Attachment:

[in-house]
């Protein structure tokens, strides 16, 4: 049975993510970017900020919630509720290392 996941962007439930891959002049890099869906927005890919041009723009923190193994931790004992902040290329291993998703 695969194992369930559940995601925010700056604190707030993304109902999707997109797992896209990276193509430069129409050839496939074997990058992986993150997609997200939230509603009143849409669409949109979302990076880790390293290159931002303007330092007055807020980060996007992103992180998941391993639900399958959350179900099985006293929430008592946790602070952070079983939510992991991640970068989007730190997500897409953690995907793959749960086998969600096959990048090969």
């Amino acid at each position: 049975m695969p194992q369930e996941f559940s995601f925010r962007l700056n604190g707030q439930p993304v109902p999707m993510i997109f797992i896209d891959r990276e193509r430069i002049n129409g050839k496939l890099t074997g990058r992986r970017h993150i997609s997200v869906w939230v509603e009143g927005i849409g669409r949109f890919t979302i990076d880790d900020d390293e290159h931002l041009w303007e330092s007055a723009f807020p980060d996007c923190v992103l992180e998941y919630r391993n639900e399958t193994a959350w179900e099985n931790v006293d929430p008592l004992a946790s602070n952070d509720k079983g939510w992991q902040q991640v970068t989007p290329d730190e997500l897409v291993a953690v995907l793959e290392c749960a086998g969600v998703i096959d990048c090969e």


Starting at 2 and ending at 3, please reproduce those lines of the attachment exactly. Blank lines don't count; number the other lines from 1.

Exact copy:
């Protein structure tokens, strides 16, 4: 049975993510970017900020919630509720290392 996941962007439930891959002049890099869906927005890919041009723009923190193994931790004992902040290329291993998703 695969194992369930559940995601925010700056604190707030993304109902999707997109797992896209990276193509430069129409050839496939074997990058992986993150997609997200939230509603009143849409669409949109979302990076880790390293290159931002303007330092007055807020980060996007992103992180998941391993639900399958959350179900099985006293929430008592946790602070952070079983939510992991991640970068989007730190997500897409953690995907793959749960086998969600096959990048090969």
């Amino acid at each position: 049975m695969p194992q369930e996941f559940s995601f925010r962007l700056n604190g707030q439930p993304v109902p999707m993510i997109f797992i896209d891959r990276e193509r430069i002049n129409g050839k496939l890099t074997g990058r992986r970017h993150i997609s997200v869906w939230v509603e009143g927005i849409g669409r949109f890919t979302i990076d880790d900020d390293e290159h931002l041009w303007e330092s007055a723009f807020p980060d996007c923190v992103l992180e998941y919630r391993n639900e399958t193994a959350w179900e099985n931790v006293d929430p008592l004992a946790s602070n952070d509720k079983g939510w992991q902040q991640v970068t989007p290329d730190e997500l897409v291993a953690v995907l793959e290392c749960a086998g969600v998703i096959d990048c090969e």